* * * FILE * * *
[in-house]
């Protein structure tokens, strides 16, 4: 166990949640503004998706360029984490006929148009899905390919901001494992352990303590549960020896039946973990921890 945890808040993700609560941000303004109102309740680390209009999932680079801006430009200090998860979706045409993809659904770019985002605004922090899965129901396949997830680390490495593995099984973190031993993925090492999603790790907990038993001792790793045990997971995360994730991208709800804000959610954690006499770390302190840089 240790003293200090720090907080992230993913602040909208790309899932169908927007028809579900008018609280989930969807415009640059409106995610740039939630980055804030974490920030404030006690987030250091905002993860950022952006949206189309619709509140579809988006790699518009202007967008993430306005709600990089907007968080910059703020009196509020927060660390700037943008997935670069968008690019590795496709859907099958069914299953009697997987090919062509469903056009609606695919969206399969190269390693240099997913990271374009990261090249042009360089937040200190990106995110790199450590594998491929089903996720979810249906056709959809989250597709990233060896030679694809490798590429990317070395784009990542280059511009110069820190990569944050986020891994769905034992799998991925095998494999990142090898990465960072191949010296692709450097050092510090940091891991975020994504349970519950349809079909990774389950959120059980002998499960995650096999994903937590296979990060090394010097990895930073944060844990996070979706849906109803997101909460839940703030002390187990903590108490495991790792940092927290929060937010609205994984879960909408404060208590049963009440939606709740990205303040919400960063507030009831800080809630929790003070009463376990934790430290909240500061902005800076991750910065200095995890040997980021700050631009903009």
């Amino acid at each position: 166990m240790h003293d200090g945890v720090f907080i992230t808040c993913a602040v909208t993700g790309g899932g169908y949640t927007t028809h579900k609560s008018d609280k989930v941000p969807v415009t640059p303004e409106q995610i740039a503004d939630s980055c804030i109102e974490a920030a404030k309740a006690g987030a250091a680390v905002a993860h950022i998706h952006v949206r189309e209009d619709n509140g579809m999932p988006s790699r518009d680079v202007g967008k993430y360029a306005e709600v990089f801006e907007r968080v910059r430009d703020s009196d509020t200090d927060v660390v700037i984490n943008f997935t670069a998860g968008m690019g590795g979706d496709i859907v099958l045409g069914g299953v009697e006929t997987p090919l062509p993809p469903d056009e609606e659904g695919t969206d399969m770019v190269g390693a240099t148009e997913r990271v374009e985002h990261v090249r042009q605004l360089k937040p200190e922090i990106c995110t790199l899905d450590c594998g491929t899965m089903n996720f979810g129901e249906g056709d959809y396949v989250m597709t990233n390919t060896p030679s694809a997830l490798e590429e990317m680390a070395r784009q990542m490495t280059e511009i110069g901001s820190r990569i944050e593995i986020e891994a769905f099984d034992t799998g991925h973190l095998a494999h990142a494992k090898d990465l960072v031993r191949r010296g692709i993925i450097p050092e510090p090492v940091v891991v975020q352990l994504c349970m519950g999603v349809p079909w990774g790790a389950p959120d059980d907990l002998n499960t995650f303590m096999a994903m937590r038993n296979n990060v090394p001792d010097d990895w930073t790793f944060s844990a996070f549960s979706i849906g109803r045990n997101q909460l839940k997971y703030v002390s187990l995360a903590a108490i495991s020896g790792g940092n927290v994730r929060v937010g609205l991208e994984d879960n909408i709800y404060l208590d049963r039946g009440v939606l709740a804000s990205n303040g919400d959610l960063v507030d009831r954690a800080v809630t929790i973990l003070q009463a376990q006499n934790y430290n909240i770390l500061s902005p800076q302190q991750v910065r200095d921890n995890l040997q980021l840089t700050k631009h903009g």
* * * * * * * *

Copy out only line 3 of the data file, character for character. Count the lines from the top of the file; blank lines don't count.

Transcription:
């Amino acid at each position: 166990m240790h003293d200090g945890v720090f907080i992230t808040c993913a602040v909208t993700g790309g899932g169908y949640t927007t028809h579900k609560s008018d609280k989930v941000p969807v415009t640059p303004e409106q995610i740039a503004d939630s980055c804030i109102e974490a920030a404030k309740a006690g987030a250091a680390v905002a993860h950022i998706h952006v949206r189309e209009d619709n509140g579809m999932p988006s790699r518009d680079v202007g967008k993430y360029a306005e709600v990089f801006e907007r968080v910059r430009d703020s009196d509020t200090d927060v660390v700037i984490n943008f997935t670069a998860g968008m690019g590795g979706d496709i859907v099958l045409g069914g299953v009697e006929t997987p090919l062509p993809p469903d056009e609606e659904g695919t969206d399969m770019v190269g390693a240099t148009e997913r990271v374009e985002h990261v090249r042009q605004l360089k937040p200190e922090i990106c995110t790199l899905d450590c594998g491929t899965m089903n996720f979810g129901e249906g056709d959809y396949v989250m597709t990233n390919t060896p030679s694809a997830l490798e590429e990317m680390a070395r784009q990542m490495t280059e511009i110069g901001s820190r990569i944050e593995i986020e891994a769905f099984d034992t799998g991925h973190l095998a494999h990142a494992k090898d990465l960072v031993r191949r010296g692709i993925i450097p050092e510090p090492v940091v891991v975020q352990l994504c349970m519950g999603v349809p079909w990774g790790a389950p959120d059980d907990l002998n499960t995650f303590m096999a994903m937590r038993n296979n990060v090394p001792d010097d990895w930073t790793f944060s844990a996070f549960s979706i849906g109803r045990n997101q909460l839940k997971y703030v002390s187990l995360a903590a108490i495991s020896g790792g940092n927290v994730r929060v937010g609205l991208e994984d879960n909408i709800y404060l208590d049963r039946g009440v939606l709740a804000s990205n303040g919400d959610l960063v507030d009831r954690a800080v809630t929790i973990l003070q009463a376990q006499n934790y430290n909240i770390l500061s902005p800076q302190q991750v910065r200095d921890n995890l040997q980021l840089t700050k631009h903009g």